Download Free FREE High-quality Joomla! Designs • Premium Joomla 3 Templates
Home / News / ‘Very dangerous’ if no Gaza ceasefire by Ramadan

‘Very dangerous’ if no Gaza ceasefire by Ramadan

US President Joe Biden has warned of a “very, very dangerous” situation if Israel and Hamas fail to reach a Gaza ceasefire by the Muslim holy month of Ramadan.

Mr Biden added that it was up to Hamas whether to accept an offer for a six-week truce, while warning Israel there were “no excuses” for failing to allow aid into the Palestinian territory.

“It’s in the hands of Hamas right now,” Mr Biden told reporters as he prepared to fly back to the White House from the Camp David presidential retreat in Maryland.

“The Israelis have been cooperating, the offer (of a ceasefire) is rational. We’ll know in a couple of days. But we need the ceasefire.”

He added: “There’s got to be a ceasefire because Ramadan – if we get into circumstances where this continues to Ramadan, Israel and Jerusalem could be very, very dangerous.” Ramadan is due to begin at the start of next week.

Mr Biden did not elaborate, but the United States last week urged Israel to allow Muslims to worship at the flashpoint Al-Aqsa mosque compound in Jerusalem during Ramadan, after a far-right minister proposed barring Palestinians from the occupied West Bank.

The US president, who last week ordered the United States to start airdropping humanitarian relief into the besieged territory of 2.4 million people, also said he was pushing Israel to let more aid in.

“I’m working with them very hard,” he said. “We must get more aid into Gaza. There’s no excuses, none.”

Mr Biden also brushed off suggestions of tensions with Prime Minister Benjamin Netanyahu as Washington presses Israel over civilian deaths, and after one of Mr Netanyahu’s rivals in the Israeli war cabinet visited the White House on Monday.

He said their relationship was “like it’s always been.”

Gaza ceasefire talks extended in Cairo, says Hamas official

Hamas negotiators will remain in Cairo for another day at the request of mediators, keeping ceasefire talks going after two days with no breakthrough, an official from the militant group has said.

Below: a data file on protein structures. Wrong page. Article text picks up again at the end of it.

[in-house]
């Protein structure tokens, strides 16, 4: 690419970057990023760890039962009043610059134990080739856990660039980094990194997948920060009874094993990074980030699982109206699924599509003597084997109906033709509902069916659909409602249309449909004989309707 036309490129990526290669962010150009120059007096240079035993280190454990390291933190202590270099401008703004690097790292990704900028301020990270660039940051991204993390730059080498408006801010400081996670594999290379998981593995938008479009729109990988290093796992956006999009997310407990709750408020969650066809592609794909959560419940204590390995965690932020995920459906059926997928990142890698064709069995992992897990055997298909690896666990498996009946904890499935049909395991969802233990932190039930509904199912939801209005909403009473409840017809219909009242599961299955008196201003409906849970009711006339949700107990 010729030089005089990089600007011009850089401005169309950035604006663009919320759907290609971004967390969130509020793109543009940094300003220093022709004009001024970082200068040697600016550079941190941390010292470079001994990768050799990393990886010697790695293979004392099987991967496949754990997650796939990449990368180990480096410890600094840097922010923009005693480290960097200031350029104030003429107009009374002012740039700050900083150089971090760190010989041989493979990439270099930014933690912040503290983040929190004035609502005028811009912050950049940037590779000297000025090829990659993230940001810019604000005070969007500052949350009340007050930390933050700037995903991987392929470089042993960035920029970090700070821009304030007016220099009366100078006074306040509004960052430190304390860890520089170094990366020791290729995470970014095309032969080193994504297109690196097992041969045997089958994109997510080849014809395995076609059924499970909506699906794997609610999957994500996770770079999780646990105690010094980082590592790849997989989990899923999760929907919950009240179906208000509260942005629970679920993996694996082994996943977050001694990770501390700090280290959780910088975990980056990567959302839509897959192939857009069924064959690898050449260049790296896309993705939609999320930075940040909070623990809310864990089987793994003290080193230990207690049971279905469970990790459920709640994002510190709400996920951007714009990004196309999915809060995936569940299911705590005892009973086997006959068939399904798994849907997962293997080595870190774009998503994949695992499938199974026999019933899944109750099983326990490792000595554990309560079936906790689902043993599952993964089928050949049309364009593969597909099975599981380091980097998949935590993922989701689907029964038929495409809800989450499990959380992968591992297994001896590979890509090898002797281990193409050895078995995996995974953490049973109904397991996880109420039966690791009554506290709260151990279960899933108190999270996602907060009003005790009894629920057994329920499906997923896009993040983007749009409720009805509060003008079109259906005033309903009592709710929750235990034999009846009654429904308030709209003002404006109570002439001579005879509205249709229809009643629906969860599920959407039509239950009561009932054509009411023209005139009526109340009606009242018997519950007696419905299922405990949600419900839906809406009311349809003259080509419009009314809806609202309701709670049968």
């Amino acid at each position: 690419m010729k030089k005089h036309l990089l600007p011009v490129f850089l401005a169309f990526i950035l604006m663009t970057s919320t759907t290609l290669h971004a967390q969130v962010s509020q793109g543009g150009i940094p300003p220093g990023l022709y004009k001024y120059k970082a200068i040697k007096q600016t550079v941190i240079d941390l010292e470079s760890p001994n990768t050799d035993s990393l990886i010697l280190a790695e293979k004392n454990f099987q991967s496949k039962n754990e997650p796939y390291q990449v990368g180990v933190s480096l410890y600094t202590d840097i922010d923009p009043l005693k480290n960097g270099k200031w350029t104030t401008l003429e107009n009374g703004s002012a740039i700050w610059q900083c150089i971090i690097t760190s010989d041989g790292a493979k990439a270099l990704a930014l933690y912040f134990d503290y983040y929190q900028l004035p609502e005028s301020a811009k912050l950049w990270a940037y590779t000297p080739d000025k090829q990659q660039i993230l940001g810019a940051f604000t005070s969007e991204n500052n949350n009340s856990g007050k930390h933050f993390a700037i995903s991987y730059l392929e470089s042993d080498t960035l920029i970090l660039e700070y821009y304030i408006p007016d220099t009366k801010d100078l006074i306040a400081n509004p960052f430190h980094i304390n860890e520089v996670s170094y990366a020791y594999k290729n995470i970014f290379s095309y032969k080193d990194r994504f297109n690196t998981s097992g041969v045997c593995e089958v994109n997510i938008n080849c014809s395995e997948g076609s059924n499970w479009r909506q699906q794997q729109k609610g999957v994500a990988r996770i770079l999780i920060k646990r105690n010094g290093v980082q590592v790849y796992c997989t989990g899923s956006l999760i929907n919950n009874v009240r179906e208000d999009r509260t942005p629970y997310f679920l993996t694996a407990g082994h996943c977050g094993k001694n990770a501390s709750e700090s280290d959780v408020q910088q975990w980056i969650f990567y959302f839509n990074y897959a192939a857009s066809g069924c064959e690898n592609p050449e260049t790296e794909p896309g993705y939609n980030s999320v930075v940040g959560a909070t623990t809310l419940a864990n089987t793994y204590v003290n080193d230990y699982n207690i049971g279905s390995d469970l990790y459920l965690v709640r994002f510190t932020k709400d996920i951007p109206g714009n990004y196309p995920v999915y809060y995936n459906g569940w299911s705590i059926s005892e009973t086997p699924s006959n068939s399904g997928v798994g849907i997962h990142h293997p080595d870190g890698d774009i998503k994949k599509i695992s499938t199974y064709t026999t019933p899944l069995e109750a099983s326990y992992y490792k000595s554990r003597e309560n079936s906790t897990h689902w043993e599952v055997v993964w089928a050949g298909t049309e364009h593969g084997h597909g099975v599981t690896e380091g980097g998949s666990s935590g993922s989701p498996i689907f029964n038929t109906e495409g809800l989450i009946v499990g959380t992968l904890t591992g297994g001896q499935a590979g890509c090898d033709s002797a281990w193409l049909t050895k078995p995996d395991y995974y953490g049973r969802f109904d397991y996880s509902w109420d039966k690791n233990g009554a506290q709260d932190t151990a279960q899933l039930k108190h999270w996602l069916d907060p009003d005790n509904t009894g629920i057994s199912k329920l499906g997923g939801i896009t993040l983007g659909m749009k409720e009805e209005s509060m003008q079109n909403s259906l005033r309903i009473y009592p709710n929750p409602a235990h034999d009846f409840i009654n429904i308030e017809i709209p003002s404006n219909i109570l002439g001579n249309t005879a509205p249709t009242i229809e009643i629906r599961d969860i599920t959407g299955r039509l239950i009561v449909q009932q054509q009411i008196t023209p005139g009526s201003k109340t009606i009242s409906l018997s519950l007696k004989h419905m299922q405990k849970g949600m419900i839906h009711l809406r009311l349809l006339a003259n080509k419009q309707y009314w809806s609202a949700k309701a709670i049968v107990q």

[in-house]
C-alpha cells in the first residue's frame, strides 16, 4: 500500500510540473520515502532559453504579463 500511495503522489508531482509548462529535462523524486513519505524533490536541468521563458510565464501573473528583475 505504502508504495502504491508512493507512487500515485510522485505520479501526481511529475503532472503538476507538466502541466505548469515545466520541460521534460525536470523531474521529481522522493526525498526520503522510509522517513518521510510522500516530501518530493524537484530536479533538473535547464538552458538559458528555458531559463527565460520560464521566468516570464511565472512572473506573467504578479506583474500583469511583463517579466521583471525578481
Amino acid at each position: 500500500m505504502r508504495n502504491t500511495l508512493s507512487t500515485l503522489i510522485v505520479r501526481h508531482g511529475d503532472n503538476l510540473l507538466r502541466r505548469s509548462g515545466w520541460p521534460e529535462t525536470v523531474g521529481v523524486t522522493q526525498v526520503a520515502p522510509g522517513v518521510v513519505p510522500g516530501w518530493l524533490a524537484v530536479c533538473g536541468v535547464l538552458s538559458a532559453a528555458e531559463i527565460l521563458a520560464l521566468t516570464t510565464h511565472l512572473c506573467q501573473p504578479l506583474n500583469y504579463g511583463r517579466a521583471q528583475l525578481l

The Cairo talks have been billed as a final hurdle to reach the first extended ceasefire in the war between Hamas and Israel, a 40-day truce during which Israeli hostages would be freed and aid pumped into Gaza, ahead of Ramadan.

“The delegation will remain in Cairo on Tuesday for more talks, they are expected to wrap up this round later today,” a Hamas official told Reuters earlier.

Egypt’s Qahera television also reported the talks had been extended for a third day, but said they were “facing difficulties”.

A woman salvages what she can from the rubble of a destroyed house in Deir al-Balah
Children search for wood to use as fuel amid the rubble of buildings destroyed in Gaza City

Earlier, senior Hamas official Bassem Naim told Reuters the militant group had presented its proposal for a ceasefire agreement to the mediators and was now waiting for a response from the Israelis, who have stayed away from this round.

“(Prime Minister Benjamin) Netanyahu doesn’t want to reach an agreement and the ball now is in the Americans’ court” to press him for a deal, Mr Naim said.

A senior Israeli official, asked about Mr Naim’s comments that Israel was holding up the deal, said: “The claim is incorrect.

“Israel is making every effort to reach an agreement. We are awaiting a response from Hamas.”

Israel has declined to comment publicly on the talks in Cairo.

A source told Reuters earlier that Israel was staying away because Hamas had rejected its demand to provide a list of all hostages who are still alive.

Mr Naim said this was impossible without a ceasefire first as hostages were scattered across the war zone and held by separate groups.

Egyptian security sources said yesterday that they were still in touch with the Israelis to allow the negotiations to continue without an Israeli delegation present.

Smoke rises over Gaza as seen from a position on the Israeli side of the border

Famine is now gripping the enclave as aid supplies, already sharply curtailed since the start of the war, have dwindled over the past month. Entire areas of the territory are completely cut off from food.

Gaza’s few functioning hospitals, already overwhelmed by the wounded, are now filling with children starving to death.

WHO says child malnutrition ‘particularly extreme’ in north Gaza

United Nations organisations said that child malnutrition levels in northern Gaza were “particularly extreme” and about three times higher than in the south of the Palestinian enclave where more aid has been available.